Olive Oil: A Super Fuel That Keeps the Heart and Brain Healthy

A bowl of olive oil.

Unlike what many people assume, olive oil is much more than another kitchen ingredient. (Image: stevepb via Pixabay)

Unlike what many people assume, olive oil is much more than another kitchen ingredient. It has plenty of benefits, particularly for the heart. Studies also point to its power to revitalize the brain.

Olive oil is good for the heart, good for the brain

When people talk about the health benefits of olive oil, most would say that it is highly beneficial for the heart. Well, it is! It is oozing with monounsaturated fatty acids and other nutrients that reduce the risk of heart attacks. However, people often overlook that olive oil has some positive effects on the brain as well.

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Thanks to the presence of essential brain vitamins, olive oil is certainly a must-add ingredient to one’s diet. It contains Vitamin E, which helps fight mental decline due to old age, reduces the risk of brain diseases, lessens the likelihood of stroke, and protects the brain from being damaged by free radicals.  

Furthermore, this so-called “liquid gold” boosts nerve growth factor (NGF) and brain-derived neurotrophic factor (BDNF), which are two important chemicals in the brain. The former is a protein that reinvigorates brain cell formation and counteracts the bad effects of stress on the brain. BDNF, on the other hand, is concerned with aiding the growth and repair of nerve cells.

Furthermore, olive oil boosts nerve growth factor (NGF) and brain-derived neurotrophic factor (BDNF), which are two important chemicals in the brain.
Nerve cells. (Image: Colin Behrens via Pixabay)

Many studies have recognized that olive oil helps fight Alzheimer’s disease, which negatively affects one’s motor skills due to beta-amyloid plaques and tangles of tau protein building up in the brain. When these two grow so large that the brain finds them difficult to handle, the affected part of the brain stops altogether.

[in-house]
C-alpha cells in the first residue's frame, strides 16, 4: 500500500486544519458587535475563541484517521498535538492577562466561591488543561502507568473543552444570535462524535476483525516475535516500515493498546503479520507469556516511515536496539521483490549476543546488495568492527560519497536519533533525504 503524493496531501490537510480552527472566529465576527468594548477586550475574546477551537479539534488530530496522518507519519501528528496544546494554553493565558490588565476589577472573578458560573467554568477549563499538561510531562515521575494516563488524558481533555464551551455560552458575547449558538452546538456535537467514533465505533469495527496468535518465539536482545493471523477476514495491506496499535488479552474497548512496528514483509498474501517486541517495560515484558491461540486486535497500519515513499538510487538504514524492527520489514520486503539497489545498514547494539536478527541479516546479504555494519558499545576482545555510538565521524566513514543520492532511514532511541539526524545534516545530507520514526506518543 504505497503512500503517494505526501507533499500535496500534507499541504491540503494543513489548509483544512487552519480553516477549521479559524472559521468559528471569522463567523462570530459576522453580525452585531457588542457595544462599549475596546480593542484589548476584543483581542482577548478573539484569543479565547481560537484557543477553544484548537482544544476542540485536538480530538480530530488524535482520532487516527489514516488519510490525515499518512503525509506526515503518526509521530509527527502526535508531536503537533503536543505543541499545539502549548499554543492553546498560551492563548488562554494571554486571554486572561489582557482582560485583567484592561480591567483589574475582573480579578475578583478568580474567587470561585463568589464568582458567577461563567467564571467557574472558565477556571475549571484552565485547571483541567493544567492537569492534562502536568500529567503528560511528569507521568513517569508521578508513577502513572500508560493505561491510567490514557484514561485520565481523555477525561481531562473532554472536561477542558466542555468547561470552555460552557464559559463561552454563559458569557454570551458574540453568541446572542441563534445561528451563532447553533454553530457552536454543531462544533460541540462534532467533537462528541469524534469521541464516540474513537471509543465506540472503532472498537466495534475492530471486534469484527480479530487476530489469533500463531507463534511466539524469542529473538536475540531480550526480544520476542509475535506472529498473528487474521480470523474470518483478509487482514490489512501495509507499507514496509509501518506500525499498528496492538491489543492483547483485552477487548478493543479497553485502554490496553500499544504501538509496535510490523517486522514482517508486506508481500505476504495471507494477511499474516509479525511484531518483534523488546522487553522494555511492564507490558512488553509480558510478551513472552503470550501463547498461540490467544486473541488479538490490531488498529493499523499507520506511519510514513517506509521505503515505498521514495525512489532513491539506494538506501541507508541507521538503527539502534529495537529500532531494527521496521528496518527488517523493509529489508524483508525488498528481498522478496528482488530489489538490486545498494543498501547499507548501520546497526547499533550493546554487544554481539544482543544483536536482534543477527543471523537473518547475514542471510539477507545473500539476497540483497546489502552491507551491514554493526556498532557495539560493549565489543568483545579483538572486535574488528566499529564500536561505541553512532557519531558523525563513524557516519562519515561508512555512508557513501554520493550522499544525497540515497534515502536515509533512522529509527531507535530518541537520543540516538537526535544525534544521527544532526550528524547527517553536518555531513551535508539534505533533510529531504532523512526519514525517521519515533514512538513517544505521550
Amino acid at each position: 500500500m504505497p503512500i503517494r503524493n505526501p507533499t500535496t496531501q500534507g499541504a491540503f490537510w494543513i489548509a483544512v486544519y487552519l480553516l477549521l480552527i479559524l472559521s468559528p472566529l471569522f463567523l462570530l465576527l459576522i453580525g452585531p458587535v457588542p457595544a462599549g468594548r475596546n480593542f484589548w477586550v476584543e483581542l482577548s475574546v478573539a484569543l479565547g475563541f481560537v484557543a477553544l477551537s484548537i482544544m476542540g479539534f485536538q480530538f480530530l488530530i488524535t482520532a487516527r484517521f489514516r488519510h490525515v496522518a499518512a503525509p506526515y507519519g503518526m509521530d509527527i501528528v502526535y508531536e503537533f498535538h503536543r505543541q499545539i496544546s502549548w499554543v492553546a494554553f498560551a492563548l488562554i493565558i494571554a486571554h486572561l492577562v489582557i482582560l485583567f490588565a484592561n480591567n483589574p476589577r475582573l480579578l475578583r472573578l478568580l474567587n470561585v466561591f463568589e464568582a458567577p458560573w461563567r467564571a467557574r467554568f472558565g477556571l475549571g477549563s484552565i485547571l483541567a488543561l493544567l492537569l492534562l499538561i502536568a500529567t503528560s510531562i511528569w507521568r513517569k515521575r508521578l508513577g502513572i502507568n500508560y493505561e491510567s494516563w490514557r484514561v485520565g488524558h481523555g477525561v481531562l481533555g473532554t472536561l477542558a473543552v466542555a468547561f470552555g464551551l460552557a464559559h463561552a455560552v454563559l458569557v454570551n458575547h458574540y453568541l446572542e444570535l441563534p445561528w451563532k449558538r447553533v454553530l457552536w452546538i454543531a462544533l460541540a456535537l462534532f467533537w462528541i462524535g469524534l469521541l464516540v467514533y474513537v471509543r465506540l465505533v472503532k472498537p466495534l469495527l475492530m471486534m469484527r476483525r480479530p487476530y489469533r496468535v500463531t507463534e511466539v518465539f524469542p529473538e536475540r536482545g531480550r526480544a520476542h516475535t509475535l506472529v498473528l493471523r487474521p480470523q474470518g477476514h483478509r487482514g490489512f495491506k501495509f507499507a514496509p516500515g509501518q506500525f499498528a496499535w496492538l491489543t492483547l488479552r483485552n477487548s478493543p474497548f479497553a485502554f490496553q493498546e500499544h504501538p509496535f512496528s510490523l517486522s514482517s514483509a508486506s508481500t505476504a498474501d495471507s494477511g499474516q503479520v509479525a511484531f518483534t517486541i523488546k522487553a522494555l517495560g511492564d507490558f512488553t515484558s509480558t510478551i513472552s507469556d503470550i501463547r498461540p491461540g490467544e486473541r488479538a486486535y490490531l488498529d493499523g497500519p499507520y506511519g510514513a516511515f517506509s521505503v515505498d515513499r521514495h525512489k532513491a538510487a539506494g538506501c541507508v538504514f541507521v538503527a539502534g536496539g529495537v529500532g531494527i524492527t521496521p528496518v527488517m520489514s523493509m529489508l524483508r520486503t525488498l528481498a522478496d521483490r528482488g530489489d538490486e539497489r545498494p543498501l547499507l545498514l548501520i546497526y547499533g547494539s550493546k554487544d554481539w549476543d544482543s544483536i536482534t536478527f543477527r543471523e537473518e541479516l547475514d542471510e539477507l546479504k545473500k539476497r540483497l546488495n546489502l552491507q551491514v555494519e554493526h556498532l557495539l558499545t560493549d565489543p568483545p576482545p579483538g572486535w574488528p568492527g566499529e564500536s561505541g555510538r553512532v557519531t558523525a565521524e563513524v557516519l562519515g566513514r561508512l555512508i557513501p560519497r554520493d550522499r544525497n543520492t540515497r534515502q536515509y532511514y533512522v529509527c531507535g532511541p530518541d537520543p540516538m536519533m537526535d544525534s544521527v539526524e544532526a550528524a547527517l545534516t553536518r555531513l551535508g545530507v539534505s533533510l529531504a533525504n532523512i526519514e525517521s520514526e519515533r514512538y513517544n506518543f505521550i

Olive oil contains Oleocanthal, a phenolic component that has neuroprotective effects. By consuming olive oil, Oleocanthal crosses the blood-brain barrier to remove beta-amyloid plaques, greatly diminishing the risk of the degenerative disease. There is a reason why people who follow a Mediterranean diet suffer less from Alzheimer’s — they use olive oil in their food.

It is also known in the scientific community that olive oil can help combat depression. In one study conducted in Australia, researchers found that participants who were counseled about dietary choices and consumed a Mediterranean diet were able to fight depression better than those who were part of social support groups.

“Two big factors that contribute to the depression-fighting properties (of olive oil) involve two of its more famous nutrients: omega-3 fatty acids and fiber… Omega-3 fatty acids, known to have an anti-inflammatory effect and thought to have a healthful impact on the nervous system, improve the symptoms of depression in multiple studies. Other research shows that diets high in fiber increase the diversity of good gut microbiota, which is believed to have a positive influence on mood, including depression,” Vickie Modica, a naturopathic physician of Seattle, said in a statement (AOOPA).

Many people have testified about the beneficial effects of olive oil. Jean Calment from France was born in 1875 and lived to 122 years of age. Mariam Amash from Israel was born in 1888 and lived for 124 years. Both of them attributed their youthfulness (both physically and mentally) and long life to olive oil — the main component of their strict diet regimes.

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